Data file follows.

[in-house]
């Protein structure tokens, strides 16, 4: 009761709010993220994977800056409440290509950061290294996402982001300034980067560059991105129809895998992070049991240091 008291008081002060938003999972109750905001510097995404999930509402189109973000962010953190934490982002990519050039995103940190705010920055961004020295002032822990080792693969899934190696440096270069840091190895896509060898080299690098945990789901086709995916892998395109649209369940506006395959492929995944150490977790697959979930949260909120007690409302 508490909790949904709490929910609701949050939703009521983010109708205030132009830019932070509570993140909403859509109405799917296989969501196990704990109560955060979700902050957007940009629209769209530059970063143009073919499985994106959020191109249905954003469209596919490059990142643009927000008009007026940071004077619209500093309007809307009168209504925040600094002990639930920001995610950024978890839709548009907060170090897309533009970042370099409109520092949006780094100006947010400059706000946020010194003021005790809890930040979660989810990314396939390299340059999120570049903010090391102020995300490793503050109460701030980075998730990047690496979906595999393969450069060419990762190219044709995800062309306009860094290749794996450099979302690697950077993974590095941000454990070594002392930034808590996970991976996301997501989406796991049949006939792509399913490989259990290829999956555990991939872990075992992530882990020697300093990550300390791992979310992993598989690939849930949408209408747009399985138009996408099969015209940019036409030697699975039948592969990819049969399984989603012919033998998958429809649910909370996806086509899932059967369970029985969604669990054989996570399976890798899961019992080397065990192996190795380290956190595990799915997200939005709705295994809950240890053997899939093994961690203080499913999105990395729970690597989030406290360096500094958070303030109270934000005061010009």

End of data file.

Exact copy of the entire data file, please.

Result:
[in-house]
């Protein structure tokens, strides 16, 4: 009761709010993220994977800056409440290509950061290294996402982001300034980067560059991105129809895998992070049991240091 008291008081002060938003999972109750905001510097995404999930509402189109973000962010953190934490982002990519050039995103940190705010920055961004020295002032822990080792693969899934190696440096270069840091190895896509060898080299690098945990789901086709995916892998395109649209369940506006395959492929995944150490977790697959979930949260909120007690409302 508490909790949904709490929910609701949050939703009521983010109708205030132009830019932070509570993140909403859509109405799917296989969501196990704990109560955060979700902050957007940009629209769209530059970063143009073919499985994106959020191109249905954003469209596919490059990142643009927000008009007026940071004077619209500093309007809307009168209504925040600094002990639930920001995610950024978890839709548009907060170090897309533009970042370099409109520092949006780094100006947010400059706000946020010194003021005790809890930040979660989810990314396939390299340059999120570049903010090391102020995300490793503050109460701030980075998730990047690496979906595999393969450069060419990762190219044709995800062309306009860094290749794996450099979302690697950077993974590095941000454990070594002392930034808590996970991976996301997501989406796991049949006939792509399913490989259990290829999956555990991939872990075992992530882990020697300093990550300390791992979310992993598989690939849930949408209408747009399985138009996408099969015209940019036409030697699975039948592969990819049969399984989603012919033998998958429809649910909370996806086509899932059967369970029985969604669990054989996570399976890798899961019992080397065990192996190795380290956190595990799915997200939005709705295994809950240890053997899939093994961690203080499913999105990395729970690597989030406290360096500094958070303030109270934000005061010009």